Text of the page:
Be sure to check that the account has either an E5 license, or the Phone System Add-on license.
Accessing the phone via HTTP/HTTPS
If you’re used to being able to view the phones settings via a web browser, you’ll be happy to hear that this is still possible on Teams handsets too, but you’ll first need to enable “Web Server” mode on certain handsets to be able to connect.
On a Poly handset, this is found under Settings > Device Settings > Admin Only (enter admin password) > Network Configuration > Web User Inferface (switch ON).
You can then browse to https://ip-of-phone and login as the admin.
Note: when running in Teams mode, a number of options are unavailable (greyed out) under settings.
Are you considering deploying Teams handsets in your organisation?
Hey great article, I love your descriptions of Teams Phone modes. I’ve not found anyone else explain the modes (and is how I found your post). Quick question though, why no reference of equipment accounts in O365? If you are setting up a device for a meeting room or common area Phone is an equipment ID + Common Area Phone licence not the recommended MSFT approach? Saying Teams handsets require a “user account- same as normal users” could be a bit misleading. (see: https://docs.microsoft.com/en-us/microsoft-365/admin/manage/room-and-equipment-mailboxes?view=o365-worldwide)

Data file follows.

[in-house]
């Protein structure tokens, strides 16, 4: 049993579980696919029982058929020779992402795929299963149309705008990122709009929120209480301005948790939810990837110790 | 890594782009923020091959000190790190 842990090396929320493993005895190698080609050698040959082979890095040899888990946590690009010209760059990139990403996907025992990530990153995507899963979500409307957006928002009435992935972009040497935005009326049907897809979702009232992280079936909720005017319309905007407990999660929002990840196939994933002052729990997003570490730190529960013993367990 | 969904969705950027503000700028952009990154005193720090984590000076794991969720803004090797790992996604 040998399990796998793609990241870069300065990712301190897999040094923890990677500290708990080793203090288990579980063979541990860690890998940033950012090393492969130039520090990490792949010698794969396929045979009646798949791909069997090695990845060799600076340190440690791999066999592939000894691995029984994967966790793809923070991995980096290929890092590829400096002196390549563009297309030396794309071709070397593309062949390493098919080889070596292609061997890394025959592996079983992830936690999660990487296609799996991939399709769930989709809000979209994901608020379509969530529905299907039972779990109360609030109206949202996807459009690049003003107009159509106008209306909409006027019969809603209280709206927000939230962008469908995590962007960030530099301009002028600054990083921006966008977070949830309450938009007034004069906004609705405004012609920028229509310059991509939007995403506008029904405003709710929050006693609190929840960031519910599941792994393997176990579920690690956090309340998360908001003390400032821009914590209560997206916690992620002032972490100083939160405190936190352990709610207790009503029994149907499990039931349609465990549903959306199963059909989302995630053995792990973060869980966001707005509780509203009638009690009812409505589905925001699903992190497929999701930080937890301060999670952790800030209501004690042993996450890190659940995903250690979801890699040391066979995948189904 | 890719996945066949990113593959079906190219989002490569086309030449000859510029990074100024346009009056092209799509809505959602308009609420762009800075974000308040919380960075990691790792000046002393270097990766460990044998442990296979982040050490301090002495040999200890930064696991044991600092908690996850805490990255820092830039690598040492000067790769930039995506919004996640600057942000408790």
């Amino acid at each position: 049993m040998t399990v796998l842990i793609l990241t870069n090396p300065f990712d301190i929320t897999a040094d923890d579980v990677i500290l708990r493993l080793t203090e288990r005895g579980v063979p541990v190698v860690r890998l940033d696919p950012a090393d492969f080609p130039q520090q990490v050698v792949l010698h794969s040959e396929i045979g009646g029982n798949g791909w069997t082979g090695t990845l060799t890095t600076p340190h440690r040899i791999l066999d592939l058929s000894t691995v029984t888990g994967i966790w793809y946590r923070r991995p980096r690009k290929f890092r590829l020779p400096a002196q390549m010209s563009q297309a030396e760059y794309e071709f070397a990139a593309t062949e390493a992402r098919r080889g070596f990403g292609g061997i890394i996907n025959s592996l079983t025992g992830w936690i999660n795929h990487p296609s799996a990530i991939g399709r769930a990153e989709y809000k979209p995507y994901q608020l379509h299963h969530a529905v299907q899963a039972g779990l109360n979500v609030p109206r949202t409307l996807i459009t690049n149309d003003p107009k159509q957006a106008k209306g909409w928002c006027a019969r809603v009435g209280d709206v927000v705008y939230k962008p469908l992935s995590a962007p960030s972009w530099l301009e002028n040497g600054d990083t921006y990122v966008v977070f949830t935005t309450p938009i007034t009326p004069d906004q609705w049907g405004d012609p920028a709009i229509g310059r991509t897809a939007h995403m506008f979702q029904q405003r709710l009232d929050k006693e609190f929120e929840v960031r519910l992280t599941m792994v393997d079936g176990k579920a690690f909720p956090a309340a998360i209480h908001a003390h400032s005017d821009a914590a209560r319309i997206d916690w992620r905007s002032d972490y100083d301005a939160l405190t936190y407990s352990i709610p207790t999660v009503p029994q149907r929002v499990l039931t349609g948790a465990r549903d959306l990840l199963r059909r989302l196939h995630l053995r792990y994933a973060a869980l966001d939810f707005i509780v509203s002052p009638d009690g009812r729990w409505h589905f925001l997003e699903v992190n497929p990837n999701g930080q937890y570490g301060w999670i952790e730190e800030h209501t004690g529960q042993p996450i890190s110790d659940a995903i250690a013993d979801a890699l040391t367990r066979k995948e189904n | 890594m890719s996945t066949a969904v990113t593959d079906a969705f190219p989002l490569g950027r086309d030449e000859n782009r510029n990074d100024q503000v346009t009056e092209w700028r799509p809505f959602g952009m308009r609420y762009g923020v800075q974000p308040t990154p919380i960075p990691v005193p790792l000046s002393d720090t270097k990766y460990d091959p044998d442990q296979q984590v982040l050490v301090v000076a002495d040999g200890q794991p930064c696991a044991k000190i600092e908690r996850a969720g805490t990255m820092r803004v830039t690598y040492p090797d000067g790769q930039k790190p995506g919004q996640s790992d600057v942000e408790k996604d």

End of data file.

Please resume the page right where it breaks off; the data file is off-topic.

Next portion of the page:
typically equipment mailboxes are used for shared things that need to be kept track of (think of maybe a screen on wheels for example). I’d be setting meeting rooms up as meeting rooms, and common area phones up as user accounts.
We just changed our phone system to Teams with Yealink handsets. It’s cool but one of the bigger problem is the user password expirations… Every 4 months, users have to re-enter their password on the handset, it’s not easy to understand for non-IT people. Of course we could set password expiration to never but it would be a very big security risk (because it’s AD on-prem sync to Azure-AD accounts).
Do you know a workaround for this ?
Hi, You can use passwordless login for the users so that they don’t have to type a password?
You certainly can for user-based desk phones. I wouldn’t recommend this for common-area phones, though.
This option is interesting.
How do set this “paswordless login” ?
We recently purchased Common Area Phone licenses, and Intune is (now) included in it, so no requirement to purchase it separately…
that’s right 🙂